“I’ve been working with [Blue Sky] for a little less than a year now,” Montes told the Sun. “I think my function with the Blue Sky Center is to be a liaison to that community to the extant that I can and bring my experience working with the underserved farmworker community to the work that Blue Sky is doing.”
Some of that work includes affordable housing for farmworkers.
First District County Supervisor Williams was at the Rural Summit as well. His district includes the Cuyama Valley, which is in serious need of housing for farmworkers, Williams said. It’s an issue he’s working with the center to address.
“We’re planning on trying to get some affordable housing development done on a portion of Blue Sky’s land,” Williams said. “So that would be of great benefit to both local residents and local agricultural companies.
“One of the things we’re planning on doing is to change the regulatory process for farmworker housing,” he added, “not just for Cuyama, but doing it countywide.”
The panel discussion with agricultural stakeholders was an important part of the event as well. The panel included those from some of the more large-scale farms in the valley to staff from mid-sized organic operations, all the way to small family farms.
Juan Calderon, the ranch manager for Duncan Family Farms, was there to speak on some of the programs the company has established with Blue Sky, as well as to connect with everyone who was there.
“I think it was a great opportunity to be more engaged in the community and meet other people,” Calderon said. “The company wanted to know: How can our focus and culture extend to the community?”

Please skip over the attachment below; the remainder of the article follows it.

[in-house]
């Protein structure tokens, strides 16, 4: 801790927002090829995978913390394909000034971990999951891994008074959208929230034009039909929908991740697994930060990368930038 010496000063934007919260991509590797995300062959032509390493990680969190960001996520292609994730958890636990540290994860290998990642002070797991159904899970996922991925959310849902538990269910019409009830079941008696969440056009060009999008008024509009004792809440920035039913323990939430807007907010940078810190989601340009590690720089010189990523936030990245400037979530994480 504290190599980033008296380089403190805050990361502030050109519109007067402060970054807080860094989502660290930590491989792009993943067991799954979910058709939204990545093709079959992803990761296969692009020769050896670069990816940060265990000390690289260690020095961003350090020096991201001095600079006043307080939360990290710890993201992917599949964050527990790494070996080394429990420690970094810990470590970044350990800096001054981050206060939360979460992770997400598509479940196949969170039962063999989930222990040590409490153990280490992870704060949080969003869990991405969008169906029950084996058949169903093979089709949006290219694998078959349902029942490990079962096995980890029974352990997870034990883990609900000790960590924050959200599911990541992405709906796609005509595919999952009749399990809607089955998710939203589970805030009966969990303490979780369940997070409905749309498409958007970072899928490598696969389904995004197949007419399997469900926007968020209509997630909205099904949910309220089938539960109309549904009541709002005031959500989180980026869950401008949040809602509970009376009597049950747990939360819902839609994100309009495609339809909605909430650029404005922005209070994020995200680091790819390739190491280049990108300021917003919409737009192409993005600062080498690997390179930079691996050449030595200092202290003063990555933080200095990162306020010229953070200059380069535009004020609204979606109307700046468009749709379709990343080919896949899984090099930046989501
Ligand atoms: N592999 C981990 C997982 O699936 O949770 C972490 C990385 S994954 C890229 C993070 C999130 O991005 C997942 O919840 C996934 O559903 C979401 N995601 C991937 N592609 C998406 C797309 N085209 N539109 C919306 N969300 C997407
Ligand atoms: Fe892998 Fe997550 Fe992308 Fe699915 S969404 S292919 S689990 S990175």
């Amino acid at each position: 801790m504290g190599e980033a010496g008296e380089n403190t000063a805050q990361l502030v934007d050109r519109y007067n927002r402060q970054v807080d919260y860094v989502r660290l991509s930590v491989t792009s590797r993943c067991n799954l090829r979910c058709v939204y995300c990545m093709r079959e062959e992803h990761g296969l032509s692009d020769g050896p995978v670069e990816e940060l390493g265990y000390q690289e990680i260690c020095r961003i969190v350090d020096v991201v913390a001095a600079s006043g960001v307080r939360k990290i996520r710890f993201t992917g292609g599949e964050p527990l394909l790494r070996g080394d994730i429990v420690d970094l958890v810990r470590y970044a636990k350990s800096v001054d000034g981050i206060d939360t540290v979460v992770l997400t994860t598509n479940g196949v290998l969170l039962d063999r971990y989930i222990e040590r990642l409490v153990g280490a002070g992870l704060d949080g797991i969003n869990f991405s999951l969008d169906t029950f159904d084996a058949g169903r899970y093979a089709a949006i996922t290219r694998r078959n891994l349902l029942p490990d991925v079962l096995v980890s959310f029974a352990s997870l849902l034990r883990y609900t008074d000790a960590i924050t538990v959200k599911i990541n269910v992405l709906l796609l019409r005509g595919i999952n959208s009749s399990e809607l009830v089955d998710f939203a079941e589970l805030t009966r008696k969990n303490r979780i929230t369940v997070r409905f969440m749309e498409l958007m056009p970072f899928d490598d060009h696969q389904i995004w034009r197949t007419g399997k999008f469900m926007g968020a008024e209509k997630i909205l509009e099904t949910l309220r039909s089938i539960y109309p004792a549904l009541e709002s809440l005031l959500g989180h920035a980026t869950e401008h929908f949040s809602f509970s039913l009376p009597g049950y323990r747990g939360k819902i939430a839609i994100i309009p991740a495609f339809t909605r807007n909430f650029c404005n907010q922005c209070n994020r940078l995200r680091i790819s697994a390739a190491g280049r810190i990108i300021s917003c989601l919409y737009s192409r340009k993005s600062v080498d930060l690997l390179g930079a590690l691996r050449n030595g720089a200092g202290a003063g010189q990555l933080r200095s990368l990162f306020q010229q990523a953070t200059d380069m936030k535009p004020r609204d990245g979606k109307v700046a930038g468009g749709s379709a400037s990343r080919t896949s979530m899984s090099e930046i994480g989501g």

Agriculture wasn’t the only food-focused panel at the summit—there was also the matter of food availability in the Cuyama Valley.
Partners in the Santa Barbara County Food Action Plan were part of a panel, including the Foodbank of Santa Barbara County and the Santa Barbara Foundation. Blue Sky has been involved in the Food Action Plan as a partner as well, Foodbank CEO Erik Talkin* told the Sun, and the Rural Summit was a good chance for partners in the plan to put their heads together.
“We feel that in New Cuyama, but in any community, if you can try and link the work of nonprofits to a broader community development purpose, that the work that you do is more long-lasting and deep,” Talkin said.
The Santa Barbara Foundation’s senior director of community investments, Sharyn Main, was a part of the panel too. The foundation is also a partner in the food action plan, and gives support to Blue Sky, including as a sponsor for the Rural Summit.
“Because of the work they are doing and the way they’re positioned in the middle of that community, they have an opportunity to really bring together a lot of different sides,” Main said. “We thought it sounded like a perfect venue to have this conversation.”
Those discussions didn’t fall on the ears of just nonprofit and business people.
State Sen. Jackson said she came to the Rural Summit to listen, first and foremost, to the needs and wants of Cuyama Valley residents. But the summit was also a chance to get a view of the path toward improving life in the area and other rural areas in her district and the state, she said.
“This center is really very innovative,” Jackson told the Sun. “I think innovation is a critical word: How do we create economic viability and economic robustness in an area that is really so rural, so disconnected if you will, from the economic and educational centers that are usually necessary for an economy to grow and thrive and develop?”
The presence of both Cuyama Valley educators and students was important to the rural summit as well, Jankoski and Johnson said. A handful of students involved with the Cuyama Future Leaders read from writing projects they had prepared, which shared their experiences growing up in the valley and ideas they had to improve things there.
For Cuyama Elementary School’s principal, Rachel Leyland, who also works at Cuyama Valley High School as a counselor, inviting the students in that way represents a serious shift in the way Cuyama’s youth engages with the community.